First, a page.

Question: I rely on your advice for new shows, so is The Following worth watching? I love Kevin Bacon, but I have given up on The Mentalist because of the whole Red John thing. If they had laid that to rest when it appeared that they did, I would still be watching. It seems like this new show will be very similar, but I haven't heard enough to make a decision. What do you think? — Tom
Matt Roush: The Following couldn't be less similar to The Mentalist. I'm recommending The Following in a review that will be in this week's issue of TV Guide Magazine (Kevin Bacon is the focus of the cover story) and posted online when the show premieres, but the show's not going to be for everyone. Where The Mentalist is an agreeably escapist procedural befitting the CBS brand, with a charming if haunted hero and an over-arcing manhunt story that I agree has been teased and played out for too long, The Following is a total thriller, aiming more for a cable-weaned audience thirsting for extremes of violence and ghoulish plotting. (Think Dexter, the early years.) There is a cunning mastermind psychopath, but we know his identity immediately (played with creepy charisma by James Purefoy), and while like Red John he has minions carrying out his bloody bidding, this isn't so much a manhunt as it is a cat-and-mouse dance of death that builds much of its suspense out of making us wonder who among us might be lying in wait to turn the tables on our damaged hero (Bacon, who's also very good). Some of the villain's deranged acolytes also become characters with their own subplots, and the show is much more serialized than the likes of The Mentalist. It's a risky, gutsy, dark and sick and scary show. If that sounds like your sort of thing, you should at least check out the diabolical pilot. It's been making noise for a reason.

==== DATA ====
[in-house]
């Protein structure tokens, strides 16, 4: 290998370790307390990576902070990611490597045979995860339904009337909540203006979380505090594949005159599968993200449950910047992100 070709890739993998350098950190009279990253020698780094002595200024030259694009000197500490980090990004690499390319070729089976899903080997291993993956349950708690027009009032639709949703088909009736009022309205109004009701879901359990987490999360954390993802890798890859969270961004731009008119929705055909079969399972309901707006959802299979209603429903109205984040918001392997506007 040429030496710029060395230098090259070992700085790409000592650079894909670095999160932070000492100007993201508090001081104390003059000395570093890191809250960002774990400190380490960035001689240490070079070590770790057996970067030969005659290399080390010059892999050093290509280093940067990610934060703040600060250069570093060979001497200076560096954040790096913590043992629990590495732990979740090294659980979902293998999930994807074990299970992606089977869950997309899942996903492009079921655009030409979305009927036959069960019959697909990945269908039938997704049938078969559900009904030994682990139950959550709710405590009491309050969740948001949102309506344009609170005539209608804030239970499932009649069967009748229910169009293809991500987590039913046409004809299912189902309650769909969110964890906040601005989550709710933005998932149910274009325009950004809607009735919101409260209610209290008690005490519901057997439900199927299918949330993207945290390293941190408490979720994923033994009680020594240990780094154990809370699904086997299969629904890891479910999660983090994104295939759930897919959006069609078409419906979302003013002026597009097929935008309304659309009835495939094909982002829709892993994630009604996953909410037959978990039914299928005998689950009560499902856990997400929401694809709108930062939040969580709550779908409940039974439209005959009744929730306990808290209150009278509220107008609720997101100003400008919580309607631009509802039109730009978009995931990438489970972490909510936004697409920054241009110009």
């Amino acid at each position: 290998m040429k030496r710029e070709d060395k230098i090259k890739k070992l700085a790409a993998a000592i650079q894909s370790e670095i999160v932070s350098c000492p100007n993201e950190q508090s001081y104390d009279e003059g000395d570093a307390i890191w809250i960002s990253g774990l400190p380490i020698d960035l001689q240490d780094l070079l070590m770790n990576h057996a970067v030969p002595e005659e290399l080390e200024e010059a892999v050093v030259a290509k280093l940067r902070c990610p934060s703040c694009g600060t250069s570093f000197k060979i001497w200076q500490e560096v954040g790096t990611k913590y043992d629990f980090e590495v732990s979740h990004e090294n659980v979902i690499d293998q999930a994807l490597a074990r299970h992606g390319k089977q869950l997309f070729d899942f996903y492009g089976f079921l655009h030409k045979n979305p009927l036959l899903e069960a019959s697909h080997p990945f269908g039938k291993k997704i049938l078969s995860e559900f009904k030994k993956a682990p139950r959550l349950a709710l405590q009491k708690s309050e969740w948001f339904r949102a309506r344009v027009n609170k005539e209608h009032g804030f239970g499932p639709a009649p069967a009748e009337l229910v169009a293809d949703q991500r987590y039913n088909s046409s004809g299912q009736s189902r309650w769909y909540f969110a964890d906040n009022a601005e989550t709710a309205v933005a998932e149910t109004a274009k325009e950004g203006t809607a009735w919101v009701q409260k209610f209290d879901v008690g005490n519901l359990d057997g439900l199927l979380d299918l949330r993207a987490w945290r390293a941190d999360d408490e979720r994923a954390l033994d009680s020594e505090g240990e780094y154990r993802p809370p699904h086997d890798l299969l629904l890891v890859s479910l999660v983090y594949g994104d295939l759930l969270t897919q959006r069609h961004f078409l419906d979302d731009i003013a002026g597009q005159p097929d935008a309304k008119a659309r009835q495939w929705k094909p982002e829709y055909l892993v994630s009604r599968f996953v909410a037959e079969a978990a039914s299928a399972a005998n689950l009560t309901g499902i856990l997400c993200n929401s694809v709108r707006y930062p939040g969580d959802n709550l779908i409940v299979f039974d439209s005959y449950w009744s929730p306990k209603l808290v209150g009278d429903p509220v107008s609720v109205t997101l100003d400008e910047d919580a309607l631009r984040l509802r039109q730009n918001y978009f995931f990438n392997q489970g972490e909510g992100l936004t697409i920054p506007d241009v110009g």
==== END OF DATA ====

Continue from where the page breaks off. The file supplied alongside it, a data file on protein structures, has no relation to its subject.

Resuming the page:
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Question: While I personally thought that the introducing of the Moriarty persona on Elementary went quite smoothly, my mother was a bit alarmed by the fact that Holmes went as far as to pretend to be about to torture a man who turns out to simply be a hired hand for the real one and, after getting info out of him, stabbing him — which was shown graphically, a first for violence on the show (and yes, I have kept track) — albeit not in an area of vital organs. After the episode was over, she asked me if he was going to continue to do acts of that nature in the future, and, while I assured her that he probably wouldn't, it's not like I have a crystal ball, so my question is: Will he actually continue to do illegal acts of that nature in the future (it counts as assault)? — Luke
Matt Roush: I don't know for sure, either, and wouldn't really want to, because at this stage, we're meant to be left wondering just when and what it would take for Sherlock to lose control again. Like you, I doubt we'll see him go this far very often. It seemed to me that the "M." storyline is intended to bring out the worst and most extreme behaviors in Sherlock, which Jonny Lee Miller played very well. The Holmes presented in Elementary is that of a broken and unstable hero — Watson is keeping close watch on him for a reason — and viewers may well be disturbed, but shouldn't necessarily be put off when a character like this is taken to the edge from time to time. Even on CBS.
Question: I really like The Big Bang Theory on CBS. One thing I was wondering is whether or not we will ever meet Sheldon's infamous Meemaw. In one episode he said that he would be "one inconsolable moon pie" if anything ever happened to his Meemaw, so we know that she is still alive somewhere. — Becki
Matt Roush: Nothing on the immediate horizon, though executive producer Bill Prady puts it this way: "As with all questions about characters' relatives: Maybe, if we have a good story!" But wouldn't that be a great role for Frances Sternhagen (Brenda's mom from The Closer)?
Question: I've loved Bones since day one, and am thrilled they'll get another season, but the goo and slime (with sound effects!) are simply getting too gross. I've actually begun DVR'ing the show just so I can fast-forward through the ickiness. I expect they were trying to appeal to the teenage boy aesthetics, but c'mon, is that really the demographic that is watching? I think not. To whom can I appeal that this characteristic of the show is simply unneeded? The stories don't need the gore. And I suspect the more of us who DVR to avoid the gruesomeness are also avoiding the commercials, not what I expect the show's sponsors want to hear. — Connie